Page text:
3 Surprising Signs of A Dairy Sensitivity

By Shelby Hummel, MS, LN
October 8, 2019

article_healthyeating_dairyproducts.jpgDairy sensitivities are becoming more and more common these days. How would you know if you might have a dairy sensitivity? I have identified three signs to look for, based on research and observations from clinical practice.

1. How dairy products affect acne

Simply put, acne is inflammation of the skin. Dairy products have inflammatory components that are linked to an increased production of a hormone called Insulin-Like Growth Factor 1, which can lead to clogged pores that become inflamed and painful—both on the face and the body. The protein casein in dairy can also cause an inflammatory response and acne. That means that eating yogurt or drinking milk could cause some people to experience more breakouts.

In addition, both dairy and high-glycemic foods (like cereal or donuts) appear to overstimulate the sebaceous glands. So you can see that having a bowl of cereal and milk for breakfast is a recipe for more acne. Pizza is another food that could create acne for teens or adults.

2. How dairy products can create digestive problems

One of the most dramatic health changes I’ve witnessed in clinical practice was a young mom with a dairy sensitivity who was desperate for help with her digestion (she drove four hours to meet in person for her first appointment!).

She was experiencing gas, painful bloating, and intermittent bouts of fecal incontinence. It was getting to the point that she was fearful of riding in the car with her husband and being out in public with her kids because she was not sure if she would make it to the bathroom in time. During her initial consultation, we put together a dairy-free meal plan that helped get her symptoms under control in just three days. In our follow-up conversations, she said that any time she accidentally ate something with cheese or drank cow’s milk her symptoms would come roaring back for a few days.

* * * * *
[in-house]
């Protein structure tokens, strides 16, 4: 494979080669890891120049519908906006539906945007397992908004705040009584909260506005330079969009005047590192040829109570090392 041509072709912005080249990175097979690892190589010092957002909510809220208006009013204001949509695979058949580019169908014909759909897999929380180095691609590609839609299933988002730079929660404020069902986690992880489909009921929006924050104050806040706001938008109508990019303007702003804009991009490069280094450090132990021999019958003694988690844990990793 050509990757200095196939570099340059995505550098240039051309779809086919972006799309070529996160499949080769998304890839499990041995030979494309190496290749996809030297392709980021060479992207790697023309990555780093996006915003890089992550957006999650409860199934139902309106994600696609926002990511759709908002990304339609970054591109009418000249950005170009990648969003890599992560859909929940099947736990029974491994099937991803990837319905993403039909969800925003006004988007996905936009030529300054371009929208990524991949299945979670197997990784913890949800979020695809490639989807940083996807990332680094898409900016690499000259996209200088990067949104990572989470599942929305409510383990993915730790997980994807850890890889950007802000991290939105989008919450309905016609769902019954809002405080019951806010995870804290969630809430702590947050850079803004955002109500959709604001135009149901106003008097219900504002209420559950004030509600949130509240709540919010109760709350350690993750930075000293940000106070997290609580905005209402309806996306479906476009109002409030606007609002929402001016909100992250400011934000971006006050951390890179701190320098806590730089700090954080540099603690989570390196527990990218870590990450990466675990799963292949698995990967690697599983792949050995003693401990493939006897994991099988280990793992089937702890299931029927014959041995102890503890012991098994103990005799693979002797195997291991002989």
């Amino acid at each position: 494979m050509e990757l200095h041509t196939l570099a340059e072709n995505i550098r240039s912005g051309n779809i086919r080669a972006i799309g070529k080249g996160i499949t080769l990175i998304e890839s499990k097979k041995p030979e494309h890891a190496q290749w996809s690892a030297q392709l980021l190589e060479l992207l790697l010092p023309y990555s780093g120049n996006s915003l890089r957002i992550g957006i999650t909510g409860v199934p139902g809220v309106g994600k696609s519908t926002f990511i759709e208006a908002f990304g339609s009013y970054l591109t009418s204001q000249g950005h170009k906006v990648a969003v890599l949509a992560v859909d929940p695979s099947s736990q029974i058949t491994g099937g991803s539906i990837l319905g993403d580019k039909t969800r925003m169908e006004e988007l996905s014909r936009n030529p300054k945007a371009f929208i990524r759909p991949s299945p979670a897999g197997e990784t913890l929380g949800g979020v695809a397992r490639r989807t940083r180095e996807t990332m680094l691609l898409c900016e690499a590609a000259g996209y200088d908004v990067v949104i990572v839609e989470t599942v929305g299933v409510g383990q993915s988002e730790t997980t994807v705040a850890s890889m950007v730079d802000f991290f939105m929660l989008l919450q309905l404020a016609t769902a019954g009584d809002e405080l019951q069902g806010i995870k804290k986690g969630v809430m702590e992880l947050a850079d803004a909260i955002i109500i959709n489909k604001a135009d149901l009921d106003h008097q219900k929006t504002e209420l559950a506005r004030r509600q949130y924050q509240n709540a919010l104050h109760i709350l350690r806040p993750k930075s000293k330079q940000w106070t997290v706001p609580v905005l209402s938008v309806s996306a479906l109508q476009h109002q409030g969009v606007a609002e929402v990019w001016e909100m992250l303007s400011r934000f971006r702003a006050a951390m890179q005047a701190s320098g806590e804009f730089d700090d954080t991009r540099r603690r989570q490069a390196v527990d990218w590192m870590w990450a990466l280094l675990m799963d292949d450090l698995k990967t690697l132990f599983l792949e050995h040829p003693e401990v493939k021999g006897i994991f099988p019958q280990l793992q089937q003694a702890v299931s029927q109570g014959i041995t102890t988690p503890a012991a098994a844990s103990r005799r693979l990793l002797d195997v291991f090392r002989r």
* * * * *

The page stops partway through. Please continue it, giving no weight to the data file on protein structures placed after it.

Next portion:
For clients with IBS (irritable bowel syndrome), the milk sugar (lactose) found in dairy can increase digestive problems like bloating and gas. According to the National Institutes of Health, “if individuals with lactose intolerance consume lactose-containing dairy products, they may experience abdominal pain, bloating, flatulence, nausea, and diarrhea beginning 30 minutes to two hours later.”

3. How dairy products can lead to sinus issues

Personally, I’ve found that when I over-indulge in dairy products like cheese or yogurt, my nose will start to drip, which often develops into a sinus headache. Dr. Andrew Weil says, “casein, a protein found in dairy products, can increase mucus production and further irritate the immune system.”  Dr. Weil suggests taking a closer look at what you are eating to support your immune system.